More than 85,000 U.S. soldiers who fought in Iraq and Afghanistan have sought medical care from the Department of Veterans Affairs after getting back, that department told Congress Thursday. That is an increase of 52,000 GIs since last summer -- last July the VA said 35,000 vets from Iraq and Afghanistan had sought medical treatment from the department.
"As of February 2005, the VA had data on 360,674 (veterans from Iraq and Afghanistan) who had separated from active duty," John Brown, director of the Seamless Transition Office at the VA told a House panel. "Approximately 24 percent of these veterans, 85,857, have sought health care from the VA."
Brown said about half of the vets getting treatment from the VA were career soldiers and the other half were reserve troops activated for war.
Some of those soldiers were presumably not wounded and wanted to see doctors for other problems after getting home, but the new data sheds more light on the somewhat shocking size and scope of the wars beyond just the statistic of 140,000 soldiers in Iraq that seems to be most common in U.S. newspapers.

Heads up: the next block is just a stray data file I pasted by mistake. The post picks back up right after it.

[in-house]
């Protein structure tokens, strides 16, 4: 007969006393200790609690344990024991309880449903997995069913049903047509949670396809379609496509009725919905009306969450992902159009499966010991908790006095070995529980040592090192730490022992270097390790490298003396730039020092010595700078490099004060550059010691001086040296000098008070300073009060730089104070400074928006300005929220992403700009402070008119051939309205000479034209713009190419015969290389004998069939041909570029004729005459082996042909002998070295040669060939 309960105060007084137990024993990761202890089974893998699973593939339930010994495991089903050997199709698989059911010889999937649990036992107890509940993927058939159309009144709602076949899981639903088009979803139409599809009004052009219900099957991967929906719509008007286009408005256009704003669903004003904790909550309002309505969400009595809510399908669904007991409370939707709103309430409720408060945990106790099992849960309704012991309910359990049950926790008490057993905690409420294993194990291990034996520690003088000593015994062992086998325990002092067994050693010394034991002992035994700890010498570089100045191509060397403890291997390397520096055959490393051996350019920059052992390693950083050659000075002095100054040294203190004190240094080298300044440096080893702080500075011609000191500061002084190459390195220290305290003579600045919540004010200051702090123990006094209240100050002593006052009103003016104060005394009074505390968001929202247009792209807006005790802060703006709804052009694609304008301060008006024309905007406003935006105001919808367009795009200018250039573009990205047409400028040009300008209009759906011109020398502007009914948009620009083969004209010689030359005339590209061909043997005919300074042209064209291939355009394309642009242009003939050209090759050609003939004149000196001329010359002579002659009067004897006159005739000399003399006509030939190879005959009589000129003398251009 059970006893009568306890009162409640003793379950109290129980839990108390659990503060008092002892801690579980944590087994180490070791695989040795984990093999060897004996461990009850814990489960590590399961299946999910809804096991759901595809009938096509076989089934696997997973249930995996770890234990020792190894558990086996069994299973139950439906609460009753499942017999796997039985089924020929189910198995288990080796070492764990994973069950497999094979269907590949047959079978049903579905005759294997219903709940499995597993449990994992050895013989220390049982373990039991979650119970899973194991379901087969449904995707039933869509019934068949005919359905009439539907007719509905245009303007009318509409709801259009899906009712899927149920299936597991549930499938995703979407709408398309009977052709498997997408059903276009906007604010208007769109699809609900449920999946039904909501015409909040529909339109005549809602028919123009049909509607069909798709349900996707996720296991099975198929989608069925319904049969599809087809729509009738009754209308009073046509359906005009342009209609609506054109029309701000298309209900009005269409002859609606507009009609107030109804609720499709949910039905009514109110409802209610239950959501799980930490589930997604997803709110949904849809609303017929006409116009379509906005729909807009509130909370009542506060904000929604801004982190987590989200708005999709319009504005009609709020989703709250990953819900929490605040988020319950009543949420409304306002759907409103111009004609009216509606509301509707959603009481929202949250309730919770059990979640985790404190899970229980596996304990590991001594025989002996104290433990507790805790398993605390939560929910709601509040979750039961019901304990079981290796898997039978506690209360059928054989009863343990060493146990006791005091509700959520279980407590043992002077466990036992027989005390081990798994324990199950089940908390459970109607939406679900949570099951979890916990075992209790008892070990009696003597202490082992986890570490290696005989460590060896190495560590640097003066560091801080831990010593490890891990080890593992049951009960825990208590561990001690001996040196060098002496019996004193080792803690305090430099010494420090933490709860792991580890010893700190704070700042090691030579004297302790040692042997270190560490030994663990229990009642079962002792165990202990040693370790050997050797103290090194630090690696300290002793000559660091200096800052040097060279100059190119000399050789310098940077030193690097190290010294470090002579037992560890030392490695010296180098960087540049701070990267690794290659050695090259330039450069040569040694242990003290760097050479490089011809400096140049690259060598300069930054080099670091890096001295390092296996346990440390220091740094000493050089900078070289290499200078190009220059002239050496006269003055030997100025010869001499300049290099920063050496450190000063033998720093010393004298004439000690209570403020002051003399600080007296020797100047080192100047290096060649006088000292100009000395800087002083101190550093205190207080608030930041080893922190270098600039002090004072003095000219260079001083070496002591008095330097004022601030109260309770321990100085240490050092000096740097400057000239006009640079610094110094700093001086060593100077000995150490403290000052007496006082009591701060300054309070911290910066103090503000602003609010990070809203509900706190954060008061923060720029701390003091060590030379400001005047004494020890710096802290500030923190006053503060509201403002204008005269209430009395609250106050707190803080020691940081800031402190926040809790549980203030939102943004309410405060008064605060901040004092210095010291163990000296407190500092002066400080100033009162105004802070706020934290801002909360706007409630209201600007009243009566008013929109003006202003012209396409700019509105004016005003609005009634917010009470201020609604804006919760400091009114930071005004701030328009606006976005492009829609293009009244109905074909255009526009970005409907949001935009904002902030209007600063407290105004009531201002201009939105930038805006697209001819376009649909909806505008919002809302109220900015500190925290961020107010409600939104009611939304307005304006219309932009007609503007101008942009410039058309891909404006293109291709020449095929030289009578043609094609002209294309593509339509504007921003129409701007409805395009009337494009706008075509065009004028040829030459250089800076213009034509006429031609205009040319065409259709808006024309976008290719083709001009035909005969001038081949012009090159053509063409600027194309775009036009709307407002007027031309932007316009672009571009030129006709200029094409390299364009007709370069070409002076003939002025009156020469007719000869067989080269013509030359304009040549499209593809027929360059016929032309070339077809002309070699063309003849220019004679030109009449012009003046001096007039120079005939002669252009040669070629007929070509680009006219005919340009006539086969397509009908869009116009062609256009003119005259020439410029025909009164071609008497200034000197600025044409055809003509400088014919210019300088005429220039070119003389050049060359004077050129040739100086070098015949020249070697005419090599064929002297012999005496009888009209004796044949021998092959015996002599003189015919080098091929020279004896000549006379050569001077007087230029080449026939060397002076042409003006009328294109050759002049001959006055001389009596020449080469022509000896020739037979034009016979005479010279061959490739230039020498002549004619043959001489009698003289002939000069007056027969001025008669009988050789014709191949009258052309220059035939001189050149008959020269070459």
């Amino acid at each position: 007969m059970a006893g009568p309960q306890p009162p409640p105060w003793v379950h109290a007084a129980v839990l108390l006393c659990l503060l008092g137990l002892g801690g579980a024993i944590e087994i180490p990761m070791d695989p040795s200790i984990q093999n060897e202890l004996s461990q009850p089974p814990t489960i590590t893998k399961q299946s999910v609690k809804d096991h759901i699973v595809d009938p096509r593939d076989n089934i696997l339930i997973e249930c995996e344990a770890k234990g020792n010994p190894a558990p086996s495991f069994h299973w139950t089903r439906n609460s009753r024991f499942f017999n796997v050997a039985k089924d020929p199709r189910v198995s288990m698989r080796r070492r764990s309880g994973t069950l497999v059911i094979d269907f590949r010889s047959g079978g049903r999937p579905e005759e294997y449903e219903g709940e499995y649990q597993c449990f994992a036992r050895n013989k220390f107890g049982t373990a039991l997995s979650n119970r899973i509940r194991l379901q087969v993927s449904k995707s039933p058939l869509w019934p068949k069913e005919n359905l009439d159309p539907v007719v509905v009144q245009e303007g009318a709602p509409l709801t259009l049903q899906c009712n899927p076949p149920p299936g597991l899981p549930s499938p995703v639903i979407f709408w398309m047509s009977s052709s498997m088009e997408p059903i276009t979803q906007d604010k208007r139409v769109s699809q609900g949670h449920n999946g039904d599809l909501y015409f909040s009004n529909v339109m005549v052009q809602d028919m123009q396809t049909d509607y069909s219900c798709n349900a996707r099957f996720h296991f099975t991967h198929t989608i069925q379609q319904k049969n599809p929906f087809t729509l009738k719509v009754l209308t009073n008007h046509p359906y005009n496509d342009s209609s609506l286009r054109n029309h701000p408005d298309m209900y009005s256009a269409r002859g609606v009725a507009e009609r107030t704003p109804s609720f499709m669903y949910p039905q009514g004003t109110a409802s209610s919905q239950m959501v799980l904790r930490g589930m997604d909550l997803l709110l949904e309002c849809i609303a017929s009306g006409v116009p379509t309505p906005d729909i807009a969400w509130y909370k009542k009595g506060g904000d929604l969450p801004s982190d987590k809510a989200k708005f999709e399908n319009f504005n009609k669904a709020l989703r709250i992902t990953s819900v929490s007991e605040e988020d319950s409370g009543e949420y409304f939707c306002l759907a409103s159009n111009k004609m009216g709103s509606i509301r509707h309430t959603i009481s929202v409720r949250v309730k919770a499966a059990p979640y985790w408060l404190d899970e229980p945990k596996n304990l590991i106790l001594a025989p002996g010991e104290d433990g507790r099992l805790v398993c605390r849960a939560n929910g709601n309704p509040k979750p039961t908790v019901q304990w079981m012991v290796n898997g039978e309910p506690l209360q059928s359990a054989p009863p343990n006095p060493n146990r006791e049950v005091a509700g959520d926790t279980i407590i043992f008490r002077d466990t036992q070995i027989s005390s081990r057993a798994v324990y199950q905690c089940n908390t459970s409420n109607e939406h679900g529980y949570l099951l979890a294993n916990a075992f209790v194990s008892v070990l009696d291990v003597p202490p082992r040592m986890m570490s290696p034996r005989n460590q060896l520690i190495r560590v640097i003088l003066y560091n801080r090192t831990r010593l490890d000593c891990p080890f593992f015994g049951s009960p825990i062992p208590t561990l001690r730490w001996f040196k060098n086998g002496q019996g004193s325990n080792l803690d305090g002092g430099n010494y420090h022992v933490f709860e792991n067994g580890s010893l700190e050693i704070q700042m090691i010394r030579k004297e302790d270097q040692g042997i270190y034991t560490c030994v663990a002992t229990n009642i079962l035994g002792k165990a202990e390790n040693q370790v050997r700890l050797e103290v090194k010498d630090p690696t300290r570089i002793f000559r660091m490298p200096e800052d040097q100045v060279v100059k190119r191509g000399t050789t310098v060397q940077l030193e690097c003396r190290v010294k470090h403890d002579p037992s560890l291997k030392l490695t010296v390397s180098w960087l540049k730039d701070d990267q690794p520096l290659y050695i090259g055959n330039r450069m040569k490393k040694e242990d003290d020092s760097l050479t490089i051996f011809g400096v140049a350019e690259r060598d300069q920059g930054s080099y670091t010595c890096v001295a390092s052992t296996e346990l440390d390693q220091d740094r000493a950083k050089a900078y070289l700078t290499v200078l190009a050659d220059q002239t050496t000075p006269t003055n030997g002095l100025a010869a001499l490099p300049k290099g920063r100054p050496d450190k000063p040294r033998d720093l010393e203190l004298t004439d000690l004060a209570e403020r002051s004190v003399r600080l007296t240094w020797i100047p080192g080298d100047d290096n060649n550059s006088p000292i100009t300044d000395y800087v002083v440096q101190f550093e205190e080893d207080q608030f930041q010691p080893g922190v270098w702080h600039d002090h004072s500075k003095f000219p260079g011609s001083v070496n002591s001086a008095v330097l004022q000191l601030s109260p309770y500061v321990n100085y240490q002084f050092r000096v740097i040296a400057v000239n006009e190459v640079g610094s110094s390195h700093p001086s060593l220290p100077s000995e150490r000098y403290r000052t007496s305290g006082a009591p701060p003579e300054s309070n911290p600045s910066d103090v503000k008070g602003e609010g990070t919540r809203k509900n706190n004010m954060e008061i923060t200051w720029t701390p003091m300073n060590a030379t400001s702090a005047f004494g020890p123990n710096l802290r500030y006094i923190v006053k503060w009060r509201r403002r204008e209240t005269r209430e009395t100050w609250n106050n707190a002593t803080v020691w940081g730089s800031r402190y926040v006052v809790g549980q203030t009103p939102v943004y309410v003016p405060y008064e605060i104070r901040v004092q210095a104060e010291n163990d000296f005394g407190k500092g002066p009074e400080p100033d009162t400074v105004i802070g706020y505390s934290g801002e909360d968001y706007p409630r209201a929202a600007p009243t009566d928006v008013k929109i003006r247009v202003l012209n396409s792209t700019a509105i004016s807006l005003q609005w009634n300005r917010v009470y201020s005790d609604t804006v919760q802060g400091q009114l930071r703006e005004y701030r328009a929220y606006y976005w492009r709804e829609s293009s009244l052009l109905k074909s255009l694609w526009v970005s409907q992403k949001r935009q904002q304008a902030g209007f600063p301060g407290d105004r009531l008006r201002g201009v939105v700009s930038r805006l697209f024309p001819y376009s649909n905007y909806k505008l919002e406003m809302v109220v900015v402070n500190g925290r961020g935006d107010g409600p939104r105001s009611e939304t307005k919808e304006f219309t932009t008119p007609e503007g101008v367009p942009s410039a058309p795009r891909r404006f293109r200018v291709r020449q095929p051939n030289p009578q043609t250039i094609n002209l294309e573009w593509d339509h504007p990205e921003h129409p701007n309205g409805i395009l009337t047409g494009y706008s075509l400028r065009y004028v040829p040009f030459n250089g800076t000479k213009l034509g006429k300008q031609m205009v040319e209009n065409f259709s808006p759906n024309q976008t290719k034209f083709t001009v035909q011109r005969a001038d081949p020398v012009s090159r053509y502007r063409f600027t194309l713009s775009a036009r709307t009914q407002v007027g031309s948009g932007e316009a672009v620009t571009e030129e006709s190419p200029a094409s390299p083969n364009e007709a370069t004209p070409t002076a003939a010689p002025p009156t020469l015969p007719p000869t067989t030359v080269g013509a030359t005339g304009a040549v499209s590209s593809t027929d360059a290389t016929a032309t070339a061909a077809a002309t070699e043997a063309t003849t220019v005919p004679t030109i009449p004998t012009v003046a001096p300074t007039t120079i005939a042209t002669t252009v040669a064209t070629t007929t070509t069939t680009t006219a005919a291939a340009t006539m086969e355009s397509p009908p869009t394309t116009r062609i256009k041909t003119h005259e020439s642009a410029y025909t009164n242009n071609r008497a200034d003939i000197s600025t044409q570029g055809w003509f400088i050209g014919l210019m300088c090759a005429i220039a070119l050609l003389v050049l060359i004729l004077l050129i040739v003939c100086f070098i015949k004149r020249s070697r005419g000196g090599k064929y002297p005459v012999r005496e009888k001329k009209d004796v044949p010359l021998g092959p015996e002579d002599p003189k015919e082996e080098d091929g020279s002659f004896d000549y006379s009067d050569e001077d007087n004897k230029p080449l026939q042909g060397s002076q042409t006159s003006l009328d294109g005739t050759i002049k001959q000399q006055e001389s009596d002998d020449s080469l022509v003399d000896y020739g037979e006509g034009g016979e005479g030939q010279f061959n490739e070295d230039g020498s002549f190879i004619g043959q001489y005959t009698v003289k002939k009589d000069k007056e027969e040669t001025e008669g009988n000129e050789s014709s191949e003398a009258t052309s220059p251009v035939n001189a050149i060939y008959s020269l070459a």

Last month, Salon reported that well over 1 million GIs have served in Iraq and Afghanistan since 9/11. And about one-third of those who have fought have done so more than one time. A retired general said the numbers are a sign that the United States is burning through its ground troops at a dangerous clip, threatening to grind down the Army to a level not seen since just after Vietnam.
Not all of those 85,000 GIs were wounded. The number includes those who have served in war and come back home to be released from military service but still need healthcare, soldiers seeing doctors for problems unrelated to war and wounded folks who are on active duty and being treated in military hospitals, like the Army's Walter Reed Army Medical Center in Washington.
The Department of Veterans Affairs takes care of soldiers even after they leave the military. There are a number of reasons people are released from the Army (though fewer are being released since the Pentagon instituted a "stop-loss" policy), but one is to have been wounded or injured or have some other medical problem.